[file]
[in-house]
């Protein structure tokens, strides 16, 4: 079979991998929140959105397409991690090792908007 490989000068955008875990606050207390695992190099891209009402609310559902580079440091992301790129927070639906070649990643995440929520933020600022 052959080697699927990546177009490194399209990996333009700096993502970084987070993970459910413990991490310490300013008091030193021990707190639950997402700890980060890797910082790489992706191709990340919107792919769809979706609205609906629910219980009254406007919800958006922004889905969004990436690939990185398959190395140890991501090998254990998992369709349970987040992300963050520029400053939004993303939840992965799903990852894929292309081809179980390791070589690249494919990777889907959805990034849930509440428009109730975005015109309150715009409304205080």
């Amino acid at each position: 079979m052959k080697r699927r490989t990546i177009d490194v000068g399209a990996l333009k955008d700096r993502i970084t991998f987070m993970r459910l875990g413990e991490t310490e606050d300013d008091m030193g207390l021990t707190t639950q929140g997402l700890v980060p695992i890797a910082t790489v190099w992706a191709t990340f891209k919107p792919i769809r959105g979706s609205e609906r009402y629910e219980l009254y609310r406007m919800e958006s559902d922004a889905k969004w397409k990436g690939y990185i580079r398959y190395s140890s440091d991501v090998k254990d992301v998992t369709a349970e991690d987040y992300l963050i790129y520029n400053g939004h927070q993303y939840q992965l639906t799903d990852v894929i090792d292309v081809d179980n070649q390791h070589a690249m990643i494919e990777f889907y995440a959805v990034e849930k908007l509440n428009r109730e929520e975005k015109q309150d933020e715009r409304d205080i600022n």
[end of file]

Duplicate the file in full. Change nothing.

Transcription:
[in-house]
């Protein structure tokens, strides 16, 4: 079979991998929140959105397409991690090792908007 490989000068955008875990606050207390695992190099891209009402609310559902580079440091992301790129927070639906070649990643995440929520933020600022 052959080697699927990546177009490194399209990996333009700096993502970084987070993970459910413990991490310490300013008091030193021990707190639950997402700890980060890797910082790489992706191709990340919107792919769809979706609205609906629910219980009254406007919800958006922004889905969004990436690939990185398959190395140890991501090998254990998992369709349970987040992300963050520029400053939004993303939840992965799903990852894929292309081809179980390791070589690249494919990777889907959805990034849930509440428009109730975005015109309150715009409304205080």
């Amino acid at each position: 079979m052959k080697r699927r490989t990546i177009d490194v000068g399209a990996l333009k955008d700096r993502i970084t991998f987070m993970r459910l875990g413990e991490t310490e606050d300013d008091m030193g207390l021990t707190t639950q929140g997402l700890v980060p695992i890797a910082t790489v190099w992706a191709t990340f891209k919107p792919i769809r959105g979706s609205e609906r009402y629910e219980l009254y609310r406007m919800e958006s559902d922004a889905k969004w397409k990436g690939y990185i580079r398959y190395s140890s440091d991501v090998k254990d992301v998992t369709a349970e991690d987040y992300l963050i790129y520029n400053g939004h927070q993303y939840q992965l639906t799903d990852v894929i090792d292309v081809d179980n070649q390791h070589a690249m990643i494919e990777f889907y995440a959805v990034e849930k908007l509440n428009r109730e929520e975005k015109q309150d933020e715009r409304d205080i600022n």